NASA will help Spacex and Blue Origin develop future mission technology

NASA is helping 13 companies develop technologies that could benefit its future missions. Jim Reuter, the associate administrator of NASA’s Space Technology Mission Directorate, explained that the agency has identified the key areas it needs for future missions, including its planned crewed flights to the moon and Mars. “[T]hese public-private partnerships will accelerate their development so we can implement them faster,” he added. Those key areas are as follows: Advanced Communications, Navigation and Avionics; Advanced Materials; Entry, Descent and Landing; In-Space Manufacturing and Assembly; Power; Propulsion; and Other Exploration Technologies.

One of NASA’s chosen companies is SpaceX, which will work on advancing its technology to land large rockets vertically on the moon with the agency’s Kennedy Space Center in Florida. Elon Musk’s company is also teaming up with NASA’s Glenn Research Center in Cleveland and Marshall Space Flight Center in Alabama to refine its technology needed to transfer propellant in orbit, which is necessary for the development of its Starship vehicle.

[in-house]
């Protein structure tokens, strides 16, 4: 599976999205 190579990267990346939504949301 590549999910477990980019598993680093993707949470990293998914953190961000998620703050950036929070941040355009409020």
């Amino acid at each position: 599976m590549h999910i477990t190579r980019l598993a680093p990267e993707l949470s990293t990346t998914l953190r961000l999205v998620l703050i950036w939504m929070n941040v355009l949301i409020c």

Blue Origin, on the other hand, will be collaborating with NASA’s Johnson Space Center on a navigation and guidance system that will enable precise landing at various locations on the moon. It will also work with Glenn and Johnson on a fuel cell system for its Blue Moon lunar lander, which could provide the vehicle with power for two weeks. Finally, NASA will help Blue Origin develop high-temperature materials for liquid rocket engine nozzles that could be used on lunar landers.

The other projects NASA will help develop include a compact hydrogen generator for heat shields (by Anasphere from Montana) that could enable the agency to deliver larger payloads to Mars. It’s also helping Lockheed Martin create autonomous in-space plant growth systems, so future spacefarers can grow and harvest food in deep space.

In addition to revealing the new partnerships, NASA has also announced a call for more projects under its Commercial Lunar Payload Services program. For this round, it’s specifically looking for technologies that will allow lunar landers to carry heavier payloads to the surface of the moon. We need to carry a lot of instruments and supplies to Earth’s faithful companion, after all, if we’re to fully explore it.

Author: Mariella Moon
Source: GSMArena
blue origin, nasa, space, spacex, tomorrow

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